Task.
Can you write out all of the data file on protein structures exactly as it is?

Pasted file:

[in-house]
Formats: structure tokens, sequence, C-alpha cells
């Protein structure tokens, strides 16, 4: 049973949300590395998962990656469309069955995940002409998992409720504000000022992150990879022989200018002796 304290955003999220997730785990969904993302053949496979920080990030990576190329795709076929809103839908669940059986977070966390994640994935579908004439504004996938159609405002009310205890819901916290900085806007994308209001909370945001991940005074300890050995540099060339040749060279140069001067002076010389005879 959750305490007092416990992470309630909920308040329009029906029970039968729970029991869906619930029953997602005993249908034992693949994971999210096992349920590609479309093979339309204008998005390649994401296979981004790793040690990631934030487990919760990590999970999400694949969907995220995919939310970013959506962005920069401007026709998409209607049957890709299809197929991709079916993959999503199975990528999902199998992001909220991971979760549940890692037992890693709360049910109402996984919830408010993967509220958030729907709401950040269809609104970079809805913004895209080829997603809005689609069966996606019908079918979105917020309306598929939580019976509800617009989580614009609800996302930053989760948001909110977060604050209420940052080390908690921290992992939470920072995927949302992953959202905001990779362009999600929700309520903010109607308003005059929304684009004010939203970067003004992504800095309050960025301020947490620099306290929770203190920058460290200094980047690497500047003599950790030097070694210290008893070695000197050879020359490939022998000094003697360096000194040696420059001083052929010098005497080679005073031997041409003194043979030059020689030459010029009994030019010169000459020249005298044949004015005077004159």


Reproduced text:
[in-house]
Formats: structure tokens, sequence, C-alpha cells
């Protein structure tokens, strides 16, 4: 049973949300590395998962990656469309069955995940002409998992409720504000000022992150990879022989200018002796 304290955003999220997730785990969904993302053949496979920080990030990576190329795709076929809103839908669940059986977070966390994640994935579908004439504004996938159609405002009310205890819901916290900085806007994308209001909370945001991940005074300890050995540099060339040749060279140069001067002076010389005879 959750305490007092416990992470309630909920308040329009029906029970039968729970029991869906619930029953997602005993249908034992693949994971999210096992349920590609479309093979339309204008998005390649994401296979981004790793040690990631934030487990919760990590999970999400694949969907995220995919939310970013959506962005920069401007026709998409209607049957890709299809197929991709079916993959999503199975990528999902199998992001909220991971979760549940890692037992890693709360049910109402996984919830408010993967509220958030729907709401950040269809609104970079809805913004895209080829997603809005689609069966996606019908079918979105917020309306598929939580019976509800617009989580614009609800996302930053989760948001909110977060604050209420940052080390908690921290992992939470920072995927949302992953959202905001990779362009999600929700309520903010109607308003005059929304684009004010939203970067003004992504800095309050960025301020947490620099306290929770203190920058460290200094980047690497500047003599950790030097070694210290008893070695000197050879020359490939022998000094003697360096000194040696420059001083052929010098005497080679005073031997041409003194043979030059020689030459010029009994030019010169000459020249005298044949004015005077004159």